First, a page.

- Michael Kennedy, The Jacobin Clubs in the French Revolution, 3 vols. (vols 1-2 published by Princeton University Press and vol 3 by Berghahn Books).
- Gary Kates, The Cercle Social, the Girondins, and the French Revolution (Princeton: Princeton University Press, 1985).
- Raymonde Monnier, L'espace public démocratique: essai sur l'opinion public à Paris de la Révolution au Directoire (Paris, 1995), untranslated but immensely useful.
Official propaganda and its effects
- Mona Ozouf, Revolutionary Festivals, 1789-1799, Alan Sheridan (trans.) (Cambridge Mass.: Harvard University Press, 1988).
- Alison Patrick, ‘Paper, Posters, and People: Official Communication in France, 1789-1794’, in Historical Studies (Melbourne), 18: 70 (1978), 1-23.
- David A. Bell, The Cult of the Nation of France: Inventing Nationalism, 1680-1800 (Cambridge Mass.: Cambridge University Press, 2001).
- Laurence Walter Stoll, ‘The Bureau Politique and the Management of the Popular Press: A Study of the Second Directory's Attempt to Develop a Directoire Ideology and Manipulate the Newspapers’, PhD dissertation (Madison: University of Wisconsin, 1975).
- Charles Walton, Policing Public Opinion in the French Revolution: The Culture of Calumny and the Problem of Free Speech (New York: Oxford University Press, 2009), chapter 8, on the impact of the Girondins’ propaganda.
Theatre, song and art
- Laura Mason, Singing the French Revolution: Popular Culture and Politics 1787 – 1799 (Ithaca NY: Cornell University Press, 1996).
- Michèle Root-Bernstein, Boulevard Theater and Revolution in Eighteenth-Century Paris (Ann Arbor, MI: University of Michigan Press, 1984).
- Jeffrey Ravel, The Contested Parterre: Public Theater and French Political Culture, 1680-1791 (Ithaca, NY: Cornell University Press, 1999), esp the final chapters.
- Susan Maslan, Revolutionary Acts: Theater, Democracy, and the French Revolution (Baltimore: Johns Hopkins University Press, 2005).
- Gregory S. Brown, Literary Sociability and Literary Property in France, 1775-1793 (Aldershot: Ashgate, 2006).
- Charles Walton, ‘Charles IX and the French Revolutionary Uses of History’, European History Review/Revue européene d’histoire, 4: 2 (1997), 127-145.
- Michele Leon, Molière, the French Revolution, and the Theatrical Afterlife (University of Iowa Press, 2009).
- Lynn Hunt, The Family Romance in the French Revolution (Berkeley: UC Press, 1993).
- James Cuno, French Caricature and the French Revolution, 1789-1799 (Los Angeles: UCLA, 1989).
- Colin B. Baily, Patriotic Taste: Collecting Modern Art in Pre-revolutionary Paris (New Haven: Yale University Press, 2003).
- Joan B. Landes, Visualizing the nation: gender, representation, and revolution in eighteenth-century France (Ithaca NY: Cornell University Press, 2003).
- Stites, R (ed) Revolutionary Dreams: Utopian Vision and Experimental Life in the Russian Revolution (Oxford University Press, Oxford 1989)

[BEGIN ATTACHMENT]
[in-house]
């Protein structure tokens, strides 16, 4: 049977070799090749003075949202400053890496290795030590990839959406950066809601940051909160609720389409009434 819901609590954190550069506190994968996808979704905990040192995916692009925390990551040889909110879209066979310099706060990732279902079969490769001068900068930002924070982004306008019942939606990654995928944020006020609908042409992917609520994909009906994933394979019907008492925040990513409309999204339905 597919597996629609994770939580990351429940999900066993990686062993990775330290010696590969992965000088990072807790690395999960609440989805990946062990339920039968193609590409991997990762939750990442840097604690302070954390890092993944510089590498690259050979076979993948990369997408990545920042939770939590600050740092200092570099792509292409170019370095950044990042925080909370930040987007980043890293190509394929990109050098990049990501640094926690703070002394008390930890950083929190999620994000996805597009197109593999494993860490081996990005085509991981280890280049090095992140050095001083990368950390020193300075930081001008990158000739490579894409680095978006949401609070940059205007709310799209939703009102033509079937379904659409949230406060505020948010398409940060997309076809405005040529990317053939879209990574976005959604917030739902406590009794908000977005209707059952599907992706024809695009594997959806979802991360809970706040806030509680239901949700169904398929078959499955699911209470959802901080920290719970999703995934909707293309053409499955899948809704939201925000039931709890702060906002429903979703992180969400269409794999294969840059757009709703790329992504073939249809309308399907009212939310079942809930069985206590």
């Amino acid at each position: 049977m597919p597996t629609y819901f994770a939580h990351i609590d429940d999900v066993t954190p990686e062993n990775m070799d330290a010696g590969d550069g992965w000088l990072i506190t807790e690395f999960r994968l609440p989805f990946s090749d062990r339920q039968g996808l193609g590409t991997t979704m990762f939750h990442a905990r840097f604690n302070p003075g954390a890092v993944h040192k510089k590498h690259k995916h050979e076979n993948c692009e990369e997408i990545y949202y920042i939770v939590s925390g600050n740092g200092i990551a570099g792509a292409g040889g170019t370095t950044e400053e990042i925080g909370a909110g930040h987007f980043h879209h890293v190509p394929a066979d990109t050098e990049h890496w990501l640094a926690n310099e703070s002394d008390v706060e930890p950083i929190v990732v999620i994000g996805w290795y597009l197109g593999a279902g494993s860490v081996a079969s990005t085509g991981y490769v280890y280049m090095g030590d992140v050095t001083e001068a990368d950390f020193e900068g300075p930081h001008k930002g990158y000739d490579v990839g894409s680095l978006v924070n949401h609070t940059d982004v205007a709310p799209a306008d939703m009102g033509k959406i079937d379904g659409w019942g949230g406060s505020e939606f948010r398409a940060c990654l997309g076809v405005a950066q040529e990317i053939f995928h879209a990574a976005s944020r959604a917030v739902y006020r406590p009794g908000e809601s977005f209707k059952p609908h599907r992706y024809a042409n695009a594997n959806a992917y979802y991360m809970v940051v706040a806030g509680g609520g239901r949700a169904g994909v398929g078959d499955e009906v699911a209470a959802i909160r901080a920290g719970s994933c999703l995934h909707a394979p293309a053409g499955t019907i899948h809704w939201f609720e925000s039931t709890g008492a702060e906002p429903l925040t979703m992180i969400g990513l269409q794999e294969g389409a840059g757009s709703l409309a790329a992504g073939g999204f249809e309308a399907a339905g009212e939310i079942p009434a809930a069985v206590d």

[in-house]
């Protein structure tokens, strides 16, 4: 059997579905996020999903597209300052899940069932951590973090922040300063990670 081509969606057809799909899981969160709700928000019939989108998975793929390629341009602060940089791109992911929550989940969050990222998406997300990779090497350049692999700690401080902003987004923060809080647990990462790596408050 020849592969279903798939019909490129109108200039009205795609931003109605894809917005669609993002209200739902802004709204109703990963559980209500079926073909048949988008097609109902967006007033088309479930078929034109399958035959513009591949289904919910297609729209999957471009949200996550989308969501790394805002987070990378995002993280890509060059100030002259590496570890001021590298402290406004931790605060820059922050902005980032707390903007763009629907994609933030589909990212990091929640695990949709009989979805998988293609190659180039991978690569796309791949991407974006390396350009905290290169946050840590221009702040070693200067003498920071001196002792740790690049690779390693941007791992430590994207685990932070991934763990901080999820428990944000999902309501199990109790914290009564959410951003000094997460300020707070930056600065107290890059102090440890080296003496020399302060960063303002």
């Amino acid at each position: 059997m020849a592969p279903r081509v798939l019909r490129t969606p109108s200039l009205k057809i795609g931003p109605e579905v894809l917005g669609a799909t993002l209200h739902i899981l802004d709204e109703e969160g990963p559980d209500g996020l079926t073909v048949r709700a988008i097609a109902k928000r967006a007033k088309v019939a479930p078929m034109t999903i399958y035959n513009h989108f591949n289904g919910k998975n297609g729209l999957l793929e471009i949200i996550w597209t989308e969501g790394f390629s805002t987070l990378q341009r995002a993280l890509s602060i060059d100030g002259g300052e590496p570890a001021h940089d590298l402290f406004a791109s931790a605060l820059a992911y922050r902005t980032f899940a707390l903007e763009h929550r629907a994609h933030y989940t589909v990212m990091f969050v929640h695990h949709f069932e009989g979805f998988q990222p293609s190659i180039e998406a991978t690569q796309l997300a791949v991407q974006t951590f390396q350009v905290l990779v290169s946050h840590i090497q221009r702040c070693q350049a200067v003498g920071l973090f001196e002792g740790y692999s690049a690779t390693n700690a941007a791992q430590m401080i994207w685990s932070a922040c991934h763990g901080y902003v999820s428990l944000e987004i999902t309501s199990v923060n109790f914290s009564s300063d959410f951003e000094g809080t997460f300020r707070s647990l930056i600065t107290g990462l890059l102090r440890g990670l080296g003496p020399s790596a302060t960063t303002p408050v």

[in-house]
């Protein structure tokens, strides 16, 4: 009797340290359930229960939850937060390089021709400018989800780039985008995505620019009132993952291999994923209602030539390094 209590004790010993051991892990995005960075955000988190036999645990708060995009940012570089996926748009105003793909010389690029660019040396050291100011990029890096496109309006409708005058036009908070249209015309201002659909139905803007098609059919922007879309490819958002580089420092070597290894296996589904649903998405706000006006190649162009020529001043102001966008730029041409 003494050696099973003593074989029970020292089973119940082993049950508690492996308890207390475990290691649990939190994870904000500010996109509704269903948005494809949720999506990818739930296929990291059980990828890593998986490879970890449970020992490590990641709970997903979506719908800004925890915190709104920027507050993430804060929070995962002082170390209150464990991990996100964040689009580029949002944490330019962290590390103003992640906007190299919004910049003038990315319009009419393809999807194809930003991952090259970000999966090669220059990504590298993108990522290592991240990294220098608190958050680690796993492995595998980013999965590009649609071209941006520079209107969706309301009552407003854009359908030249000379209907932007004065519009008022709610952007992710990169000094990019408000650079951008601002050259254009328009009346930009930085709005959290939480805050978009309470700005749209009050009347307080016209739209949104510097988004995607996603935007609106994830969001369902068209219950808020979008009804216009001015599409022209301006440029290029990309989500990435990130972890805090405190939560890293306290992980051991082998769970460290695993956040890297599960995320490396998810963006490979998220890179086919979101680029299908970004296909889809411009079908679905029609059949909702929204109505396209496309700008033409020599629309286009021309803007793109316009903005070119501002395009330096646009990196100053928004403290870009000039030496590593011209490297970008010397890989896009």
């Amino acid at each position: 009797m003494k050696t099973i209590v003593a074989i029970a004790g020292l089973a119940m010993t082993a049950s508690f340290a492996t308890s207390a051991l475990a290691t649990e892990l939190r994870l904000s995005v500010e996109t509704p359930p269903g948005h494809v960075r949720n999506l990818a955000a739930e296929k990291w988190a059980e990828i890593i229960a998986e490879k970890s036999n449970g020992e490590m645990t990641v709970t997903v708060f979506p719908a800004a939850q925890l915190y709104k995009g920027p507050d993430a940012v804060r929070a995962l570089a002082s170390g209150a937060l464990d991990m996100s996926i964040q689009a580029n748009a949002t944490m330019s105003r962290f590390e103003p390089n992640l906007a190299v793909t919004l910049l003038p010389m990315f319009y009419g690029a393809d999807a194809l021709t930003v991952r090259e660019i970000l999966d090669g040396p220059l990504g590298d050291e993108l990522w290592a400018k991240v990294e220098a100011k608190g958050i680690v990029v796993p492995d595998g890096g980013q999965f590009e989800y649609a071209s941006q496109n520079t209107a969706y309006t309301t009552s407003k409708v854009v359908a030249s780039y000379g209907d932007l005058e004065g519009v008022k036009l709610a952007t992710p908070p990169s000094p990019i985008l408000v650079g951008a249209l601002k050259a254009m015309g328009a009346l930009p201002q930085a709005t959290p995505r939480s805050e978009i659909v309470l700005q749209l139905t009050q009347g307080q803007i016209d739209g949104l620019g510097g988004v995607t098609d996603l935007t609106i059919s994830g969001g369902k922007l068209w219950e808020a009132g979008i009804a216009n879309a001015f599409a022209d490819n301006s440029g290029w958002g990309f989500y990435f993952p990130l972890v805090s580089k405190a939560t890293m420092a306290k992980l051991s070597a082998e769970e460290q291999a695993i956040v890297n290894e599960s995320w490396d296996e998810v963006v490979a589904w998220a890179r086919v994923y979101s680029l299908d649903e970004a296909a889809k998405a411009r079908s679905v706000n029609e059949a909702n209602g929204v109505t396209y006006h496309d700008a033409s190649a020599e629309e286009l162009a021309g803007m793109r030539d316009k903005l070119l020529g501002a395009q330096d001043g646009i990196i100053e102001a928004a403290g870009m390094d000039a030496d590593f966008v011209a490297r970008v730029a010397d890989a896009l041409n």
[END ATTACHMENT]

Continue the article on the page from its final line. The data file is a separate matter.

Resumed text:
- Mally, Lynn Culture of the Future: the Proletkul’t Movement in Revolutionary Russia Berkeley 1990
- Biggart, John Alexander Bogdanov, left Bolshevism and the Proletkul’t 1904-32 (electronic resource) University of East Anglia 1989
- Biggart, John; Dudley, Peter; King Francis (eds) Alexander Bogdanov and the origins of systems thinking in Russia Aldershot 1998a
- Biggart, John; Gloveli, Georgii and Yassour, Avraham (eds) Bogdanov and his Work: a Guide to the Published and Unpublished Works of A.A.Bogdanov (Malinovskii) Aldershot 1998 b
- Bogdanov, A. A. ‘Fortunes of the workers' party in the present revolution’ Novaia zhizn’ 19 (26 January) and 20 (27 January) 1918, unpublished translation by J. Biggart for The Study Group on the Russian Revolution, January 1984.
- Zamiatin, E We Harmondsworth 1973
- Zamiatin, E ‘The Cave’ in The Dragon and other Stories Harmondsworth 1975
- Blok, A. The twelve, in Selected poems, (trans by Jon Stallworthy and Peter France) Harmondsworth 1974
- Brooks, Jeffrey When Russia learned to read: literacy and popular literature, 1861--1917 Princeton 1985
- Brooks, Jeffrey, Thank You Comrade Stalin: Soviet Public Culture from the Revolution to the Cold War (Princeton University Press, Princeton, New Jersey, 2000)
- Geldern, James van Bolshevik Festivals 1917--1920 (California University Press, Berkeley, Los Angeles, London, 1993)
- Taylor, Richard The Politics of the Soviet Cinema 1917-29 (1st ed 1973; Cambridge University Press, Cambridge, 2008)
- Kenez, Peter Cinema and Soviet Society: from the Revolution to the Death of Stalin (I.B.Tauris, London 2001)
- Gillespie, David Early Soviet Cinema: Innovation, Ideology and Propaganda (Wallflower Press, 2000
- Christie, Ian and Taylor, Richard The Film Factory: Russian and Soviet Cinema in Documents 1896-1939 (Routledge, London 1994)
- Bonnell, Victoria Iconography of Power: Soviet Political Posters under Lenin and Stalin (University of California Press: Berkeley, Los Angeles, London 1997)
- Keep, J The Russian Revolution: a Study in Mass Mobilisation (London 1976)
- Gleason, A (et al. eds.), Bolshevik culture: experiment and order in the Russian revolution, (Indiana University Press, Bloomington and Indianapolis, 1985).